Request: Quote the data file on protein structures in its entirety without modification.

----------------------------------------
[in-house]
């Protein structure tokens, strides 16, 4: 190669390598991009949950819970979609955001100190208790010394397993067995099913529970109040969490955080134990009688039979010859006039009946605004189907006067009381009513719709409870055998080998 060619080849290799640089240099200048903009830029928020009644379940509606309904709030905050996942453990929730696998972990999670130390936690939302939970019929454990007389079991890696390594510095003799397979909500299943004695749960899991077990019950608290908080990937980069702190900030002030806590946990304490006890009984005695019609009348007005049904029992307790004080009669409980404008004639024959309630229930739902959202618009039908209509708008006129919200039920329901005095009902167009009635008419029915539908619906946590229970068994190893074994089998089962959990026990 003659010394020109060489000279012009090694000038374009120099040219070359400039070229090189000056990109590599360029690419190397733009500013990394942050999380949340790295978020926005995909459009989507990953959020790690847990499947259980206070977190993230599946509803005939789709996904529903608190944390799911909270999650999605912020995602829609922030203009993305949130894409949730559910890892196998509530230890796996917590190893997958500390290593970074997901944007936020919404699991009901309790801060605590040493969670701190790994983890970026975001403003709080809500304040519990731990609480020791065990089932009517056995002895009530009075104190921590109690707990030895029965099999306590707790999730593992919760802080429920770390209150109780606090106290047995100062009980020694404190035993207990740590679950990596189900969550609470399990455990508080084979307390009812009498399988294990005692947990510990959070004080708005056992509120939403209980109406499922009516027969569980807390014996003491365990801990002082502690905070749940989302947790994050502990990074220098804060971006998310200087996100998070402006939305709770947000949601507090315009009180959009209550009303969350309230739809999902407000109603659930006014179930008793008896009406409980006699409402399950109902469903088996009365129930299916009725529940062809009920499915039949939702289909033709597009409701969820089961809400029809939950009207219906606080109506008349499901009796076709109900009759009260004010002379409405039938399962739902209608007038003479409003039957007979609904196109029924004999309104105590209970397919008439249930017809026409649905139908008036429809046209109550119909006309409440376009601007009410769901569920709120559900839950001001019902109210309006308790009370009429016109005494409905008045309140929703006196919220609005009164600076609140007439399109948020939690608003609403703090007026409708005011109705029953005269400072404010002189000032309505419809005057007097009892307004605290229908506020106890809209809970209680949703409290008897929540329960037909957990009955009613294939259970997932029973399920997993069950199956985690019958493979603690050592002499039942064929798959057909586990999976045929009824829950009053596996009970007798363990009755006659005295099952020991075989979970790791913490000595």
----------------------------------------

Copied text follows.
[in-house]
């Protein structure tokens, strides 16, 4: 190669390598991009949950819970979609955001100190208790010394397993067995099913529970109040969490955080134990009688039979010859006039009946605004189907006067009381009513719709409870055998080998 060619080849290799640089240099200048903009830029928020009644379940509606309904709030905050996942453990929730696998972990999670130390936690939302939970019929454990007389079991890696390594510095003799397979909500299943004695749960899991077990019950608290908080990937980069702190900030002030806590946990304490006890009984005695019609009348007005049904029992307790004080009669409980404008004639024959309630229930739902959202618009039908209509708008006129919200039920329901005095009902167009009635008419029915539908619906946590229970068994190893074994089998089962959990026990 003659010394020109060489000279012009090694000038374009120099040219070359400039070229090189000056990109590599360029690419190397733009500013990394942050999380949340790295978020926005995909459009989507990953959020790690847990499947259980206070977190993230599946509803005939789709996904529903608190944390799911909270999650999605912020995602829609922030203009993305949130894409949730559910890892196998509530230890796996917590190893997958500390290593970074997901944007936020919404699991009901309790801060605590040493969670701190790994983890970026975001403003709080809500304040519990731990609480020791065990089932009517056995002895009530009075104190921590109690707990030895029965099999306590707790999730593992919760802080429920770390209150109780606090106290047995100062009980020694404190035993207990740590679950990596189900969550609470399990455990508080084979307390009812009498399988294990005692947990510990959070004080708005056992509120939403209980109406499922009516027969569980807390014996003491365990801990002082502690905070749940989302947790994050502990990074220098804060971006998310200087996100998070402006939305709770947000949601507090315009009180959009209550009303969350309230739809999902407000109603659930006014179930008793008896009406409980006699409402399950109902469903088996009365129930299916009725529940062809009920499915039949939702289909033709597009409701969820089961809400029809939950009207219906606080109506008349499901009796076709109900009759009260004010002379409405039938399962739902209608007038003479409003039957007979609904196109029924004999309104105590209970397919008439249930017809026409649905139908008036429809046209109550119909006309409440376009601007009410769901569920709120559900839950001001019902109210309006308790009370009429016109005494409905008045309140929703006196919220609005009164600076609140007439399109948020939690608003609403703090007026409708005011109705029953005269400072404010002189000032309505419809005057007097009892307004605290229908506020106890809209809970209680949703409290008897929540329960037909957990009955009613294939259970997932029973399920997993069950199956985690019958493979603690050592002499039942064929798959057909586990999976045929009824829950009053596996009970007798363990009755006659005295099952020991075989979970790791913490000595």